- I developed The Great Teacher theory late in my freshman year. It was a cornerstone of the theory that great teachers had great personalities and that the greatest teachers had outrageous personalities. I did not like decorum or rectitude in a classroom; I preferred a highly oxygenated atmosphere, a climate of intemperance, rhetoric, and feverish melodrama. And I wanted my teachers to make me smart. A great teacher is my adversary, my conqueror, commissioned to chastise me. He leaves me tame and grateful for the new language he has purloined from other kings whose granaries are filled and whose libraries are famous. He tells me that teaching is the art of theft; knowing what to steal and from whom. Bad teachers do not touch me; the great ones never leave me. They ride with me during all my days, and I pass on to others what they have imparted to me. I exchange their handy gifts with strangers on trains, and I pretend the gifts are mine. I steal from the great teachers. And the truly wonderful thing about them is that they would applaud my theft, laugh at the thought of it, realizing that they had taught me their larcenous skills well.
- Pat Conroy, The Lords of Discipline (1980), p. 271
- [A good teacher] brings knowledge and his pupil into a vital relationship; and the object of teaching is to establish that relationship on an intelligible basis. This can only be done ... by appealing to two qualities which are at the bottom of all knowledge, curiosity and observation. They are born with us, every child naturally develops them, and it is the duty of the teacher to direct them to proper ends.
- Who dares to teach must never cease to learn.
- John Cotton Dana. In 1912 Dana, a Newark, New Jersey, librarian, was asked to supply a Latin quotation suitable for inscription on a new building at Newark State College (now Kean College of New Jersey), Union, New Jersey. Unable to find an appropriate quotation, Dana composed what became the college motto. The New York Times Book Review, March 5, 1967, p. 55.
- D'ordinaire, ceux qui gouvernent les enfants ne leur pardonnent rien, et se pardonnent tout à eux-mêmes.
- In general, those who govern children forgive nothing in them, but everything in themselves.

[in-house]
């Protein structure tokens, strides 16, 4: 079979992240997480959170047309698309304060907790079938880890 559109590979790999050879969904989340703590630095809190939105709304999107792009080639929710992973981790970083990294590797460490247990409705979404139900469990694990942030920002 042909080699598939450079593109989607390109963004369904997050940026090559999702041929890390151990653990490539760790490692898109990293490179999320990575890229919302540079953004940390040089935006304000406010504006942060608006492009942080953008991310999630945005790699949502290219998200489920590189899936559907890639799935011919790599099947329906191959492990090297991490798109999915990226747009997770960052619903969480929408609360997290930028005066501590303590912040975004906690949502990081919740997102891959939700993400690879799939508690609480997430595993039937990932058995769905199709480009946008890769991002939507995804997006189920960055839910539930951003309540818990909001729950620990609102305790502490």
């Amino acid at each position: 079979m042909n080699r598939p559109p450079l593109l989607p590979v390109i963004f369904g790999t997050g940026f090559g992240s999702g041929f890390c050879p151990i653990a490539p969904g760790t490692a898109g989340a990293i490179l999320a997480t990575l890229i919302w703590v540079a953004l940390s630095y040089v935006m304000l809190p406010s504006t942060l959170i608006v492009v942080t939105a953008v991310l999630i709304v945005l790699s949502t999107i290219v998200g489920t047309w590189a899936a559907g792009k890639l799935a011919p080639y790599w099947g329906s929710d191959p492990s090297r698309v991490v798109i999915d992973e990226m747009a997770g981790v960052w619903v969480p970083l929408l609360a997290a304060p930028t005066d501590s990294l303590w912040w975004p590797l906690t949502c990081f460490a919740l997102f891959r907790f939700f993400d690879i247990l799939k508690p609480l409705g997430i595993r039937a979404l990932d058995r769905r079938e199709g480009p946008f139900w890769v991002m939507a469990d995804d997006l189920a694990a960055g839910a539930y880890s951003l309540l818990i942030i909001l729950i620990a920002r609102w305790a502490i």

- François FénelonTraité de l'éducation des filles, ch. 5, cited from De l'éducation des filles, dialogues des morts et opuscules divers (Paris: Firmin Didot, 1857) p. 15; translation from Selections from the Writings of Fénelon (Boston: Hilliard, Gray, Little and Wilkins, 1829) p. 137. (1687).
- The whole art of teaching is only the art of awakening the natural curiosity of young minds for the purpose of satisfying it afterwards; and curiosity itself can be vivid and wholesome only in proportion as the mind is contented and happy.
- Anatole France, The Crime of Sylvestre Bonnard (vol. 1 of The Works of Anatole France), trans. Lafcadio Hearn, part 2, chapter 4, June 6, 1860, p. 198 (1924).
G - L
- The function of the teacher, as we have just defined it, is naturally directed toward a twofold object, interior and exterior, depending upon whether it is applied to the truth the teacher meditates upon and contemplates within himself or to the listeners whom he is teaching.
- Étienne Gilson, Thomism: The Philosophy of Thomas Aquinas, Introduction
- Not to keep from error, is the duty of the educator of men, but to guide the erring one, even to let him swill his error out of full cups — that is the wisdom of teachers. Whoever merely tastes of his error, will keep house with it for a long time, … but whoever drains it completely will have to get to know it.
- Full well they laughed, with counterfeited glee,
At all his jokes, for many a joke had he:
Full well the busy whisper, circling round,
Convey'd the dismal tidings when he frown'd.